This reflection is based on Luke 16:10-13.

Today’s Gospel warns us against leading a double life. We’re accustomed to the term “double life” as referring to people with secret lives: The nerdy newspaper photographer with the alter ego and superhero costume underneath his shirt; the well-respected public servant engaged in an extra-marital affair; the closeted anti-gay activist; or the beautiful celebrity who is secretly plagued by a deep and destructive addiction.


Our Lord today isn’t referring to such superheroes or sinners–not even to those with a stereotypical public life of propriety but a private life of immorality. He’s talking about another kind of double life, a different–more subtle–variety of “spiritual schizophrenia,” one more infectious and widespread than we think.

In what has to be one of his most unpleasant sayings, our Lord tells us: “No servant can serve two masters…. You cannot serve both God and mammon“–where “mammon” literally means an attachment to wealth. What he means here is that we can’t pretend to serve God while remaining enslaved to material riches.

But our Lord isn’t just referring exclusively to an attachment to riches as an impediment to the service of God. In the book Choosing Christ in the World, Fr. Joseph Tetlow SJ, talks about “living according to the flesh”–where my desires and plans (“what I want”) are given priority over moral principles (“what I should do”) and God’s will (“what God wants me to do”). According to Fr. Tetlow, when we prioritize what we want over what’s right and what’s good, we are living instinctively. In other words, we are living primarily according to the principle of pleasure and pain–almost regardless of moral principles: We do what feels good (whether it’s right or wrong!) and we run away from what hurts (whether it’s right or wrong, too!).

Many of us actually profess to being moral, but make decisions based on what we really want–i.e., the pleasure-pain principle. The problem is, we don’t admit it, and worse, we can justify our actions with the most philosophical or poetic reasons. This is the double life that most of us live.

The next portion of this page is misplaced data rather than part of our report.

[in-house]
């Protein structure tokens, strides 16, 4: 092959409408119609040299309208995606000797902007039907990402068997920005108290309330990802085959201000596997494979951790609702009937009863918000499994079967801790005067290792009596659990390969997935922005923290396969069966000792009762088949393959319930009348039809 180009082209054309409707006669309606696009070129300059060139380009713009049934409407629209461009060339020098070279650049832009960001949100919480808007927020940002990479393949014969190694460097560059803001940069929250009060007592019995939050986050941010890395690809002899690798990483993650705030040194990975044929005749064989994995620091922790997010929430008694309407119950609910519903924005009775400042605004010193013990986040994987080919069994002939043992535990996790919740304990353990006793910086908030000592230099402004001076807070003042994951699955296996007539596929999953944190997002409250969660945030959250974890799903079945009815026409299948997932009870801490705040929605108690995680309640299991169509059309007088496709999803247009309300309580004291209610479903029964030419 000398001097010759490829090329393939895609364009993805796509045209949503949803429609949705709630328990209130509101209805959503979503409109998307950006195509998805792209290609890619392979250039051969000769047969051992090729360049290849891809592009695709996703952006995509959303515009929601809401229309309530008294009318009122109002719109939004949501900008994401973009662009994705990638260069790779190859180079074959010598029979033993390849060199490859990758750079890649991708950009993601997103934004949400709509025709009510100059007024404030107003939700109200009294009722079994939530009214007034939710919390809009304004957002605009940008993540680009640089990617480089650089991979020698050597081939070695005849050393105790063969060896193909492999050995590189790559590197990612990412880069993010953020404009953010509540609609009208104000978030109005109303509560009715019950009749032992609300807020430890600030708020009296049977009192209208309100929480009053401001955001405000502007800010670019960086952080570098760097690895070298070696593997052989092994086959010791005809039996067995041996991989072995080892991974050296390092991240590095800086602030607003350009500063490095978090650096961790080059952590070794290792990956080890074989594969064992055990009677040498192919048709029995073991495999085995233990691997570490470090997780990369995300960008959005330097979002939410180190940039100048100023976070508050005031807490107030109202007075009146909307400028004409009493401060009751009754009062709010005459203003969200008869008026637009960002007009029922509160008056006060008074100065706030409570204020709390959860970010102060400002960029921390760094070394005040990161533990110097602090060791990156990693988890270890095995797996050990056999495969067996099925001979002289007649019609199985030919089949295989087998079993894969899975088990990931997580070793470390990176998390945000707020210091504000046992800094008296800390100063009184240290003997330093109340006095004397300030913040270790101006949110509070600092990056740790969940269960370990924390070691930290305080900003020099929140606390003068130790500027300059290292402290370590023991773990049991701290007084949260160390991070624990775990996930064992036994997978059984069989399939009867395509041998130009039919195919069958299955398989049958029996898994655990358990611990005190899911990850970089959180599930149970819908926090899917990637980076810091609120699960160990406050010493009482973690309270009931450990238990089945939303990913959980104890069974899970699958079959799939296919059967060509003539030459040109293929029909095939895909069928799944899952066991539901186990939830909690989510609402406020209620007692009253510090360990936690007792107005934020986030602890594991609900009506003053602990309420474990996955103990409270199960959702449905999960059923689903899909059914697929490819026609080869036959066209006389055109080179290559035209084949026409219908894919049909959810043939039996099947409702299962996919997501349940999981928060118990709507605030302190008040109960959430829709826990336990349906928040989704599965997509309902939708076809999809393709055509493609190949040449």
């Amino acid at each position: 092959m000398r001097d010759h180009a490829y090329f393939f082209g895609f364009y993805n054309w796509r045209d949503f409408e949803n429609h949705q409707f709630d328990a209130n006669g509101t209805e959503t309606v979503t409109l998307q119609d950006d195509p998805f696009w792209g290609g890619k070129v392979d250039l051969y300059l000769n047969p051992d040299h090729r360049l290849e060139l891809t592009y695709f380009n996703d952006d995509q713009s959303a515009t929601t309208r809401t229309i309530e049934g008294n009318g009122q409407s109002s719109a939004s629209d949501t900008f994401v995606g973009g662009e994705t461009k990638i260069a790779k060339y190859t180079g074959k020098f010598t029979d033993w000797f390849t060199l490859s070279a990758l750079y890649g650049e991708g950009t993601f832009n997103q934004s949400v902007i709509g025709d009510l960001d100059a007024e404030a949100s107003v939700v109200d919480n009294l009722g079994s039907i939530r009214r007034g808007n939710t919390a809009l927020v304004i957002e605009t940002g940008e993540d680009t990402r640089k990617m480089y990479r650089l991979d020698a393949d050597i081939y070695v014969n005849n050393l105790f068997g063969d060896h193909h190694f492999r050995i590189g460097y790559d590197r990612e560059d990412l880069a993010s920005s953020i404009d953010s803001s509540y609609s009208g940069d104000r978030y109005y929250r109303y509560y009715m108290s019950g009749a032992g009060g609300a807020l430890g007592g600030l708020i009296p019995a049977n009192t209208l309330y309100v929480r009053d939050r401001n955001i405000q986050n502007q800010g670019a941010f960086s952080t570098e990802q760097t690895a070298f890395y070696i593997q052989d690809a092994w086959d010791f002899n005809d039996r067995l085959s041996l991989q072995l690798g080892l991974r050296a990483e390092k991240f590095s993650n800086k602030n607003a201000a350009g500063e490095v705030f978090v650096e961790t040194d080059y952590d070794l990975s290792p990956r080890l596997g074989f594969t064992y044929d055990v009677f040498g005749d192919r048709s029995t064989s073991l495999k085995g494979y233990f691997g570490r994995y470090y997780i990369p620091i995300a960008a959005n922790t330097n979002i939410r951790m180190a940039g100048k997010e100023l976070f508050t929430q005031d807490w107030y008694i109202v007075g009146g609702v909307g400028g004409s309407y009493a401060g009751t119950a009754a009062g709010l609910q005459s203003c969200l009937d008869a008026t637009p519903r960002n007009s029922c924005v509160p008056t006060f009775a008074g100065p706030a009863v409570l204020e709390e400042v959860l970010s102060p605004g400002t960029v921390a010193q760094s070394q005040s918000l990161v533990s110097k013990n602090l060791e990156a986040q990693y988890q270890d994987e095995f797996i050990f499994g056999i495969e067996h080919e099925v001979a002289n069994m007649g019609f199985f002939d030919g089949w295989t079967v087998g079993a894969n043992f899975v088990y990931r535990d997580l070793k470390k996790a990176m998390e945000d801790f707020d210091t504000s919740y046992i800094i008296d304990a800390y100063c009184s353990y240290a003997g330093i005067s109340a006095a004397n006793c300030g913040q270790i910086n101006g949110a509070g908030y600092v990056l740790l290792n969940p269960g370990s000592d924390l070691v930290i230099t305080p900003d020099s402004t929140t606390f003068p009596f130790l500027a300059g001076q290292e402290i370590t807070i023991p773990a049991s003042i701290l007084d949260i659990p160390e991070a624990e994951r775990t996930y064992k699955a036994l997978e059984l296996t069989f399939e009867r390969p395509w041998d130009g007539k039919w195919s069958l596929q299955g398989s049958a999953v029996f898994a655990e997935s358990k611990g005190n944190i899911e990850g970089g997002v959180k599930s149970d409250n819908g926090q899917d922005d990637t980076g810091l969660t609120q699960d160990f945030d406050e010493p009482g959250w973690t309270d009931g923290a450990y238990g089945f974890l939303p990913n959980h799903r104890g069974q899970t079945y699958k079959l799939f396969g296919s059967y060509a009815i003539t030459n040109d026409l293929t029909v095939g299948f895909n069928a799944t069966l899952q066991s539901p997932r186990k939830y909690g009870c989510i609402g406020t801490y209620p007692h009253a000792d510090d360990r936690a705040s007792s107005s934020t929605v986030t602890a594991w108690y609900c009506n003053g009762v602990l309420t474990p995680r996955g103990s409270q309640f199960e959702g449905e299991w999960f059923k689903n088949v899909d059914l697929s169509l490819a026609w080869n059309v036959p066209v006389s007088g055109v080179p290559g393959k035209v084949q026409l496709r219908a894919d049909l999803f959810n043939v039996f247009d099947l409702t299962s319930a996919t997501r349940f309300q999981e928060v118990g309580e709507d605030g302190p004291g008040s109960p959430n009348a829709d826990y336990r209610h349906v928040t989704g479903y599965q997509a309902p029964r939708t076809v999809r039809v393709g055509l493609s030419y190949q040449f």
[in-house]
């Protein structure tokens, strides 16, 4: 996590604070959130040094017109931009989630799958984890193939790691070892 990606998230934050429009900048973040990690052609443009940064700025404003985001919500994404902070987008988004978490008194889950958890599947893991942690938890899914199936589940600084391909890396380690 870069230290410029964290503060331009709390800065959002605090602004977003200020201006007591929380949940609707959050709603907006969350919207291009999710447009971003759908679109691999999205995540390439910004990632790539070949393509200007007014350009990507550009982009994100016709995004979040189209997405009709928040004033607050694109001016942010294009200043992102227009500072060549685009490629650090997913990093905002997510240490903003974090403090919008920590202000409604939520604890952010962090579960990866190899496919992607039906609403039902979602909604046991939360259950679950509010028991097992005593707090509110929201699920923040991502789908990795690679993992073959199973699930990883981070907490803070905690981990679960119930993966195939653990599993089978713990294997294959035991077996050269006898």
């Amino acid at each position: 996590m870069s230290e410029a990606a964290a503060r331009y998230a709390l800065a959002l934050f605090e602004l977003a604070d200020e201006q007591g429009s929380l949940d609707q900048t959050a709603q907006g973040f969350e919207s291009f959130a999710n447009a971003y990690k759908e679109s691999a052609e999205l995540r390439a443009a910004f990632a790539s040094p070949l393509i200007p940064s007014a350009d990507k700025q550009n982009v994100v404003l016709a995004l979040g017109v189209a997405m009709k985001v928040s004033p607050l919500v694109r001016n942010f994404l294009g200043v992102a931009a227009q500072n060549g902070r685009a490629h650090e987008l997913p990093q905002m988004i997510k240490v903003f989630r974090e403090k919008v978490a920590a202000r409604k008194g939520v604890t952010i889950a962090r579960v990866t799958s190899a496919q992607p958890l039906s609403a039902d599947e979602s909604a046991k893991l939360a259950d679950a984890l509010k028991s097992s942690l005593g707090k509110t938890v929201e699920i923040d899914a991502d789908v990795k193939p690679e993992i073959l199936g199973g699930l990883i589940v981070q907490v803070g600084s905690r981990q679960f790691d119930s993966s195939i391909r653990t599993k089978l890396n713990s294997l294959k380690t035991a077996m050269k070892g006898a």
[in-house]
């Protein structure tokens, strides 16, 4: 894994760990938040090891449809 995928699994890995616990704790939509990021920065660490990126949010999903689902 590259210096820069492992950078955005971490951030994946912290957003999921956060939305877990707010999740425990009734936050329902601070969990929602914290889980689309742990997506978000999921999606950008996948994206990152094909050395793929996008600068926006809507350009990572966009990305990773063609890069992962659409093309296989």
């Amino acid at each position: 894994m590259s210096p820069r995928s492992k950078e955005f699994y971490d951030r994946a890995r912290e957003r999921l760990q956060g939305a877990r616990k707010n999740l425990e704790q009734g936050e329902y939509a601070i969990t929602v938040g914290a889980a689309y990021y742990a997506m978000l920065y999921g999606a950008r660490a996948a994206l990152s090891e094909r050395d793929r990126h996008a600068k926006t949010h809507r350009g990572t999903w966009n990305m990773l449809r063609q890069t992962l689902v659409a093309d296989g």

The goal, of course, is to transcend the pleasure-pain principle and to make more and more of our decisions based on what’s right and wrong (the good-evil principle). In short, to learn to live more morally rather than simply instinctively.

Here’s a quick litmus test to check how you’re doing:

1. Would you more often than not choose what is right even if it’s going to cost you–i.e., entail some sacrifice and cause some pain?

2. Would you usually avoid doing evil even if it’s going to benefit you-i.e., you’ll get something out of it and enjoy it?

To complicate things further, there is a great deception going on in our increasingly connected world today. We find ourselves more and more involved in a world that has been conveniently baptized as “virtual reality.” As a result, we unconsciously regard this world as only secondary to the so-called “real world.”

Don’t be fooled.

The virtual world is as real as our face-to-face world. The things we say and do online–whether we think we’re doing them anonymously or not (and of course we’re not!)–are just as real as the things we say and do in the so-called “real world.”* As we already know by intuition, our words and our actions online have as much potential to hurt and harm others compared to if we say and do them in “real life.” In fact, sometimes the damage we wreak can be much, much worse because as netizens, we tend to be more vicious. And why not? We feel anonymous and therefore unaccountable. Even more importantly, we’re capable of creating greater chaos online because our posts can reach many more people.

Make no mistake about it: The virtual world is real, and this “virtual reality” offers us a whole new world to lapse into living the more instinctive life of the flesh, an alternative world that is “less real” where we can do what we can’t and won’t in this real world: to give vent to our desires and unleash our hatreds.

Today we often find ourselves caught between a couple of worlds and realities: On the one hand, we have this reality where moral laws should prevail and we ought to do what’s right; and then we have “virtual reality” where, for some, “anything goes” and we can simply do what feels good.

Our Lord Jesus reminds us today that we can’t possibly live the best of both worlds. Put another way: You can’t have our cake and eat it too. You’ll choke.


Note: Which world do you want? If you wish, listen to the Switchfoot song, “The World You Want”


* Note: Critical Realism, founded by the late Roy Bhaskar, has a way of clarifying this issue. We need to ask: “What counts as real?” Usually, we use what is called a “perceptual” criterion for reality, where we say something is real because we perceive it. But it’s not enough; we believe that so much more is real than what we can perceive. A superior criterion for reality, therefore, is causal, so we say that something is real because it can cause things to happen, because it can make some difference in the world. On both counts, virtual reality is real.


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